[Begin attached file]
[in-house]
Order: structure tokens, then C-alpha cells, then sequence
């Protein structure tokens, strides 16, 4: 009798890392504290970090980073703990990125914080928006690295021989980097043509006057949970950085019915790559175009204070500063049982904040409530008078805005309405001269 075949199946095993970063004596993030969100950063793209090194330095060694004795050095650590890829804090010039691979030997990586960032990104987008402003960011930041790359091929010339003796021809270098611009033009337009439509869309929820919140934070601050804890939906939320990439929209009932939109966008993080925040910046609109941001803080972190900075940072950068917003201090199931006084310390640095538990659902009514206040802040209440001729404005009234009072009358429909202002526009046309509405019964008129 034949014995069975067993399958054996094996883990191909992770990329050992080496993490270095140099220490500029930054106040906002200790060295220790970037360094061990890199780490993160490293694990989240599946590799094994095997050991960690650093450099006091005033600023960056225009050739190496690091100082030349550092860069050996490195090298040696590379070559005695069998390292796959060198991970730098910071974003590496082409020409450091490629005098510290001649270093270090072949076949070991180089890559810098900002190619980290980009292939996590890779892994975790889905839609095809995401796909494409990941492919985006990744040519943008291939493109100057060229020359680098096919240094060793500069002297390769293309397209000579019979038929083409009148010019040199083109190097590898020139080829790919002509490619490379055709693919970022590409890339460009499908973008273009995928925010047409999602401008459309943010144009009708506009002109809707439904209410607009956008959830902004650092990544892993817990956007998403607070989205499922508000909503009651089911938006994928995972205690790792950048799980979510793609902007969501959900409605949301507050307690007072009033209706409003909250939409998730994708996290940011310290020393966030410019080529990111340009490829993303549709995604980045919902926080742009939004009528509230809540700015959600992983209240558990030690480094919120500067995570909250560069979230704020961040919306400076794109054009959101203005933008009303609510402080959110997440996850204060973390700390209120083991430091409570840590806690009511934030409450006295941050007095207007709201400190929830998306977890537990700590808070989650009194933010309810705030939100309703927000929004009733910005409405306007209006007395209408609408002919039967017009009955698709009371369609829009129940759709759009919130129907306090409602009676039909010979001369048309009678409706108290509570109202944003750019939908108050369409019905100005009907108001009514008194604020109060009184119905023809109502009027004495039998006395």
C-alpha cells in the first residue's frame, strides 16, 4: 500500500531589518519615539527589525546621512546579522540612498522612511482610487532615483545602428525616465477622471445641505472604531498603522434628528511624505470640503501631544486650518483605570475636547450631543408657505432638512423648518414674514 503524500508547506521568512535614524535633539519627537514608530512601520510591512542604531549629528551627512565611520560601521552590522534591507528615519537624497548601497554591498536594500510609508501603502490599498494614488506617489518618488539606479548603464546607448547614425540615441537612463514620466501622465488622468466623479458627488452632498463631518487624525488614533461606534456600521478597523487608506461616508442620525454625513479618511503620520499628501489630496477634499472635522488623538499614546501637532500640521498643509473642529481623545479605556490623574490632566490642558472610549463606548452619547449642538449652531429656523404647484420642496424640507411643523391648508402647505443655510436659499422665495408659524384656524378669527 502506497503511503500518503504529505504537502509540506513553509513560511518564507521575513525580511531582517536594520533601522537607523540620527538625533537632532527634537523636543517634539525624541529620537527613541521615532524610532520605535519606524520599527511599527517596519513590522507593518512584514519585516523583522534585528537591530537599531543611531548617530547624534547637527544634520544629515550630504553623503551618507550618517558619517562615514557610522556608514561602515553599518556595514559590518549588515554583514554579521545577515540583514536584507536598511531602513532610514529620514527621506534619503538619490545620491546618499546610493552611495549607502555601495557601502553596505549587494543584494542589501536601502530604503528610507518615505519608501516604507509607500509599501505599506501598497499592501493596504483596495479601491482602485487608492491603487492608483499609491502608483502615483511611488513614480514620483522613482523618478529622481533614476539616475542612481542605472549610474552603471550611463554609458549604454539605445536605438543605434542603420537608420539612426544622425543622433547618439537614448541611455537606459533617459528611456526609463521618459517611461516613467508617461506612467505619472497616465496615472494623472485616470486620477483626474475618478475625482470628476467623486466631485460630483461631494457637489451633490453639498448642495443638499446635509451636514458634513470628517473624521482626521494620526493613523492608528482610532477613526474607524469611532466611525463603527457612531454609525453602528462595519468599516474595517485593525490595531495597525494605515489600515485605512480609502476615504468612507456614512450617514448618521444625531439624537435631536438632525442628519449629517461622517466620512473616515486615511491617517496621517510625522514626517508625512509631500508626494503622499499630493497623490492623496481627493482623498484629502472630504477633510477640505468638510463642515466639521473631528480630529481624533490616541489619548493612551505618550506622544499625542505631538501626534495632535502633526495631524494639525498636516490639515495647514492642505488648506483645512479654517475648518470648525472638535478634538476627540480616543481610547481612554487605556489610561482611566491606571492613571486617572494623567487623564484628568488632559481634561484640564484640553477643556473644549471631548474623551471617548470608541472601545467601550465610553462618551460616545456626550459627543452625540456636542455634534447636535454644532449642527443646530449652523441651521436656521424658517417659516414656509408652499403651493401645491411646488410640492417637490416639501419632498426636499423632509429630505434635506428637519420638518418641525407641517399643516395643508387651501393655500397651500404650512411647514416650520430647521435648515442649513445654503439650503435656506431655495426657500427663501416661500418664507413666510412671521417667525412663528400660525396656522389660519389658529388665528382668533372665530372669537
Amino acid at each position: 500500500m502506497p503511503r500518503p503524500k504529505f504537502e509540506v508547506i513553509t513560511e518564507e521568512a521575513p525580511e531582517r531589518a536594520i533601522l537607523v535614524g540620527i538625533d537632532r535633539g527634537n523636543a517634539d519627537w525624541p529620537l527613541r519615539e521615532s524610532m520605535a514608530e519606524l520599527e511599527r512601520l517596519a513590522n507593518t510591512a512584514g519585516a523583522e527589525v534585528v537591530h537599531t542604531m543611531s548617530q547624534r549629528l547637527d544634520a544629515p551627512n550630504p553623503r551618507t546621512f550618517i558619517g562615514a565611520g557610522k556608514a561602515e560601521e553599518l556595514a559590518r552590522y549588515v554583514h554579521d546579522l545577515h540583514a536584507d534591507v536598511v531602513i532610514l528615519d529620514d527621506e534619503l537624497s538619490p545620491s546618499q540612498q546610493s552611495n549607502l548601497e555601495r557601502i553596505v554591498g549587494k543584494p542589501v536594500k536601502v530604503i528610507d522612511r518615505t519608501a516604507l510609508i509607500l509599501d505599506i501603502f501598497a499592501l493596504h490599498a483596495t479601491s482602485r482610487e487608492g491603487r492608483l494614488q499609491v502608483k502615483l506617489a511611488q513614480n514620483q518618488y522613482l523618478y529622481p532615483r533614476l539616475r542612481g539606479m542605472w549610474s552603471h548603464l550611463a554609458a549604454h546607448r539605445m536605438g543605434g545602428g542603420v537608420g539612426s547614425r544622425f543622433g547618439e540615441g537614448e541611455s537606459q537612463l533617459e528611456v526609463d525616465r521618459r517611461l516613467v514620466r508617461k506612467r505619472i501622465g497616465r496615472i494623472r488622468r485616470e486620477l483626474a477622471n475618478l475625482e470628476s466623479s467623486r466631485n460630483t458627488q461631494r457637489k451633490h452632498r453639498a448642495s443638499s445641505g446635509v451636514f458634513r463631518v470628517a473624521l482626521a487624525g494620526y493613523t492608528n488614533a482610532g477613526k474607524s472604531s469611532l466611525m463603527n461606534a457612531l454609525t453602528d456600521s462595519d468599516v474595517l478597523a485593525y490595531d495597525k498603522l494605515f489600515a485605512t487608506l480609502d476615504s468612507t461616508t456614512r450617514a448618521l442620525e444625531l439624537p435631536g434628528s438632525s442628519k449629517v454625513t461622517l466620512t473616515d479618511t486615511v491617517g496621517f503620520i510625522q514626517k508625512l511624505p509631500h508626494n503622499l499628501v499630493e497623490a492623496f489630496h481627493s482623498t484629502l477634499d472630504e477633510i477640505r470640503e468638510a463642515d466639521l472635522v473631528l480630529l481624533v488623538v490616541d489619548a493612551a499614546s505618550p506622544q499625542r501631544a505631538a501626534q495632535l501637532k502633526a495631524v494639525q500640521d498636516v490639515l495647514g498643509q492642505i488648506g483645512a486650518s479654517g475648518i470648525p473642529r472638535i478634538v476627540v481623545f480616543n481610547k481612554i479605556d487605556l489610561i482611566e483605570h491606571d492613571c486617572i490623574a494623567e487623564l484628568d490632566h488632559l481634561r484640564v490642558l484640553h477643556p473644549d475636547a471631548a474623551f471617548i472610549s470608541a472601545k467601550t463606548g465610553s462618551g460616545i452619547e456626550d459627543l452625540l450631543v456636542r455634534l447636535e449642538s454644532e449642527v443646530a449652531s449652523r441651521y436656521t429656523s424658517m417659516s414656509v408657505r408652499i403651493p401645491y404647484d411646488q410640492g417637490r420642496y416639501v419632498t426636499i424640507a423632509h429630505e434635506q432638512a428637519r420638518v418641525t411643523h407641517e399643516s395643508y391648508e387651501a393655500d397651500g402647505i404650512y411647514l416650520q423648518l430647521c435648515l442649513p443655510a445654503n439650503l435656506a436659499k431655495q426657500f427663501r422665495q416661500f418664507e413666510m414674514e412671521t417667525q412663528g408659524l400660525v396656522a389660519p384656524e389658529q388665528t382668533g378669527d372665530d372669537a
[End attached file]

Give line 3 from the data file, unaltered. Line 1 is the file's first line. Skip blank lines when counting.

């Protein structure tokens, strides 16, 4: 009798890392504290970090980073703990990125914080928006690295021989980097043509006057949970950085019915790559175009204070500063049982904040409530008078805005309405001269 075949199946095993970063004596993030969100950063793209090194330095060694004795050095650590890829804090010039691979030997990586960032990104987008402003960011930041790359091929010339003796021809270098611009033009337009439509869309929820919140934070601050804890939906939320990439929209009932939109966008993080925040910046609109941001803080972190900075940072950068917003201090199931006084310390640095538990659902009514206040802040209440001729404005009234009072009358429909202002526009046309509405019964008129 034949014995069975067993399958054996094996883990191909992770990329050992080496993490270095140099220490500029930054106040906002200790060295220790970037360094061990890199780490993160490293694990989240599946590799094994095997050991960690650093450099006091005033600023960056225009050739190496690091100082030349550092860069050996490195090298040696590379070559005695069998390292796959060198991970730098910071974003590496082409020409450091490629005098510290001649270093270090072949076949070991180089890559810098900002190619980290980009292939996590890779892994975790889905839609095809995401796909494409990941492919985006990744040519943008291939493109100057060229020359680098096919240094060793500069002297390769293309397209000579019979038929083409009148010019040199083109190097590898020139080829790919002509490619490379055709693919970022590409890339460009499908973008273009995928925010047409999602401008459309943010144009009708506009002109809707439904209410607009956008959830902004650092990544892993817990956007998403607070989205499922508000909503009651089911938006994928995972205690790792950048799980979510793609902007969501959900409605949301507050307690007072009033209706409003909250939409998730994708996290940011310290020393966030410019080529990111340009490829993303549709995604980045919902926080742009939004009528509230809540700015959600992983209240558990030690480094919120500067995570909250560069979230704020961040919306400076794109054009959101203005933008009303609510402080959110997440996850204060973390700390209120083991430091409570840590806690009511934030409450006295941050007095207007709201400190929830998306977890537990700590808070989650009194933010309810705030939100309703927000929004009733910005409405306007209006007395209408609408002919039967017009009955698709009371369609829009129940759709759009919130129907306090409602009676039909010979001369048309009678409706108290509570109202944003750019939908108050369409019905100005009907108001009514008194604020109060009184119905023809109502009027004495039998006395």